A definition of physical inclusion (albeit that they do not use this language) can be found in Stainback and Stainback (1990: 3): “An inclusive school is one that educates all students in the mainstream.” And indeed, writers can be found who view the notion of all children being educated in the same classroom as a basic human right:
It is worth noting, however, that the Salamanca agreement (UNESCO, 1994), which set out a vision for inclusive education across the world, gave the following important proviso:
And, indeed, definitions of inclusion can be found which do not necessitate all children being in the same settings:
To debate the relative merits of these positions is beyond the scope of this paper. To proceed, it is assumed that inclusion necessitates what is being termed here physical inclusion – whilst one may consider that there are children for whom a segregated setting is more appropriate in meeting their academic and social needs, this is not being called inclusion for these purposes.
It can readily be seen, however, that physical inclusion by itself is not enough: if children with physical disabilities or specific learning needs are placed into the mainstream classroom without any support, then it is perfectly possible that they will neither have any meaningful social contact with other children, nor that they will have any meaningful access to the curriculum. This corresponds to the notion of ‘maindumping’ (Stainback & Stainback, 1990: 20), and it can readily be seen that a TA can be allocated to a child being included into the mainstream classroom with no further thought as to what needs to happen (Lacey, 2001; Marks, Schrader, & Levine, 1999). This therefore leads to the notion of social and academic inclusion as considered below.
According to Koster et al. (2009), meaningful social inclusion necessitates reciprocal friendships and relationships, interactions and contacts, perception of the pupil with SEN and acceptance by classmates. In a review looking into the integration of children with severe learning difficulties into the mainstream, Farrell (1997) found that the 'degree of social and linguistic interaction between the children with SLD and their peers in integrated settings is limited and tends to be didactic and one way in nature" (page 10). Farrell commented initiatives in which other children learnt to interact with children with SLD in a meaningful way, noting that such initiatives are necessarily going to take up considerable time. Whilst one might well consider that this represents valuable learning for everybody concerned, realistically there is going to be a tension between these kinds of initiatives to promote inclusion and an agenda in looking to increase academic standards, as noted by Lloyd (2008) and Armstrong (2005).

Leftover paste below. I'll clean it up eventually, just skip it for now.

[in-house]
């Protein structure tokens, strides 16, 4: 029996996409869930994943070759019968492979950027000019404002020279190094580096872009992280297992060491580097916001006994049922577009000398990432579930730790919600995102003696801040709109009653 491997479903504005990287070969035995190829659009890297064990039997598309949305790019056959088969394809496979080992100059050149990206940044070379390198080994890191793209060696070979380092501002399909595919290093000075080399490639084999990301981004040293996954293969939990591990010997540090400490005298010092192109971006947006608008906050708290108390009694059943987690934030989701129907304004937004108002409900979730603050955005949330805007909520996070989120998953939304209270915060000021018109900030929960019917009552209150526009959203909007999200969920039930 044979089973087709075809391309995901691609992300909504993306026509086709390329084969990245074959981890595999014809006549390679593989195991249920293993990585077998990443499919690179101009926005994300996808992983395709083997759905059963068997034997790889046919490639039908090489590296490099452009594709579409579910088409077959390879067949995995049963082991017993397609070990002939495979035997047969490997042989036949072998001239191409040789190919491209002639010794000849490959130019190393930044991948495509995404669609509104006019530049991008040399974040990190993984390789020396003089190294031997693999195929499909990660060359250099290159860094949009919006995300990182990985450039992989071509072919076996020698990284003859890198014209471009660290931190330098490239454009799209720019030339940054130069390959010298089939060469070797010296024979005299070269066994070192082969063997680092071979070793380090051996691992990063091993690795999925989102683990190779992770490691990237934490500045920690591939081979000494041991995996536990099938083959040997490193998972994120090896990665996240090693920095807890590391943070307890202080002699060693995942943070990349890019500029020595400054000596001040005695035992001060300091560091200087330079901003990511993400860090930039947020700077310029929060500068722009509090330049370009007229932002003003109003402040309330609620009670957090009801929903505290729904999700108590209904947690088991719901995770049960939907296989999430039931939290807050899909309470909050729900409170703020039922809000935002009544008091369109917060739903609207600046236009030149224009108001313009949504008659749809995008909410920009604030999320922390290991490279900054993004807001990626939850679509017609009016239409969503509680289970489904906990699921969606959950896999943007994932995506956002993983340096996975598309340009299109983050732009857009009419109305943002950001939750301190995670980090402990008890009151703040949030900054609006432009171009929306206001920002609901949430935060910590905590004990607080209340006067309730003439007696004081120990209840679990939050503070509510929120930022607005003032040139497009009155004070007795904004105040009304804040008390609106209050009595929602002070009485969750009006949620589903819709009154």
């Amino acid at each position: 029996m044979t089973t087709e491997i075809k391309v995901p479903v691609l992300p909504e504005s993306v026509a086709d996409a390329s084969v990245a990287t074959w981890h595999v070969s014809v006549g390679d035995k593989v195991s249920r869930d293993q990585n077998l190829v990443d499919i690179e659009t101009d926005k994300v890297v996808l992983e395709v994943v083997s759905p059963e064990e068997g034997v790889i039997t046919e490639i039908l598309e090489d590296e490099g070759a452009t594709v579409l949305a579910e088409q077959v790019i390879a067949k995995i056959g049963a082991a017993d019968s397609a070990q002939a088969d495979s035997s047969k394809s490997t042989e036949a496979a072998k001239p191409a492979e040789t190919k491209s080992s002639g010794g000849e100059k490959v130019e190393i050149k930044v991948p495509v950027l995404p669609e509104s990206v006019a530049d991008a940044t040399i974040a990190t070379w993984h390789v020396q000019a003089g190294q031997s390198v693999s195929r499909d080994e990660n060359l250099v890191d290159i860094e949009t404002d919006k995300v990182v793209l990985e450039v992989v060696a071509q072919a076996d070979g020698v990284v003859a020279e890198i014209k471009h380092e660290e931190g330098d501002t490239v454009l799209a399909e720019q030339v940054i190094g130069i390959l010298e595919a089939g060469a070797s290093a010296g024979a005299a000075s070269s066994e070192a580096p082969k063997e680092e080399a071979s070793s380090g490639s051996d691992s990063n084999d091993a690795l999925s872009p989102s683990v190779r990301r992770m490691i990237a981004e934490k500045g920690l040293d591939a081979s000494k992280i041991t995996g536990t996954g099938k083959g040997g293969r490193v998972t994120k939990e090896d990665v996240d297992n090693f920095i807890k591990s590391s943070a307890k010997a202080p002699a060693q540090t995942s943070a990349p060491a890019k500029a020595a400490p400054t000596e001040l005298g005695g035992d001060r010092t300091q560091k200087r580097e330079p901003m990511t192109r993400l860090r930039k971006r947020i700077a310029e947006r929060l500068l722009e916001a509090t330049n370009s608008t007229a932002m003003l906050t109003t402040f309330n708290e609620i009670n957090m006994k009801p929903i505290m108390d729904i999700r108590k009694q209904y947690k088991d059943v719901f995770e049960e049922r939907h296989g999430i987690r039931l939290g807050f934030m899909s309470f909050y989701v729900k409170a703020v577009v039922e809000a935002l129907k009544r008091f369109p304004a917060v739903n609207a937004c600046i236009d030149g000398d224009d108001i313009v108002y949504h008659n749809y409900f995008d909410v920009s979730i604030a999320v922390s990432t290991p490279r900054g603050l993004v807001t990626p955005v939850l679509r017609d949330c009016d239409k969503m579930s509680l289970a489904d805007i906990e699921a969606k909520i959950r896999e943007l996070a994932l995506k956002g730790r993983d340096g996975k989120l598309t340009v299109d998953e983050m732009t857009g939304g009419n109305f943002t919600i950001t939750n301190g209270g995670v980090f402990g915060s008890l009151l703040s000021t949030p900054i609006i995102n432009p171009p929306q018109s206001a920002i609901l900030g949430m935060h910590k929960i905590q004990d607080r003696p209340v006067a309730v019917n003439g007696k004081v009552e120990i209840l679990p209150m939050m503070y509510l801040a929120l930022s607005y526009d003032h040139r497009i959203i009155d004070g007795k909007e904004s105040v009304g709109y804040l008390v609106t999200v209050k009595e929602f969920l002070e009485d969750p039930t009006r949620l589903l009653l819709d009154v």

It is a standard piece of initial teacher training to consider that any group of children will have different experiences and enthusiasms for the work going on, and can reasonably be expected to work at different speeds with differing quality of outcome, and dealing with this under the general heading of differentiation.
If children with physical disabilities and specific learning difficulties are to be included in the mainstream classroom, then this notion needs to be re-examined. A series of examples of how academic inclusion might be achieved is given by Stainback and Stainback (1990: 10-11) which are worth considering in some detail:
At one level one might consider that what one has here is a useful series of examples as to how academic inclusion might be achieved. But there are a number of problems here. There is a strong sense through these examples that the curriculum is chosen first and foremost with the needs of the majority in mind, and other children then fitting in as best they can. It may well be that the development of motor control and social skills are suitably challenging objectives for a particular child, but is it not appropriate to be asking: if we were to organise learning activities with this child primarily in mind, would we be going about it like this? These are clearly not easy issues to resolve: later in this paper there will be some consideration as to what the role of the TA can be in ensuring inclusion – physical, academic and social – for children in mainstream classrooms.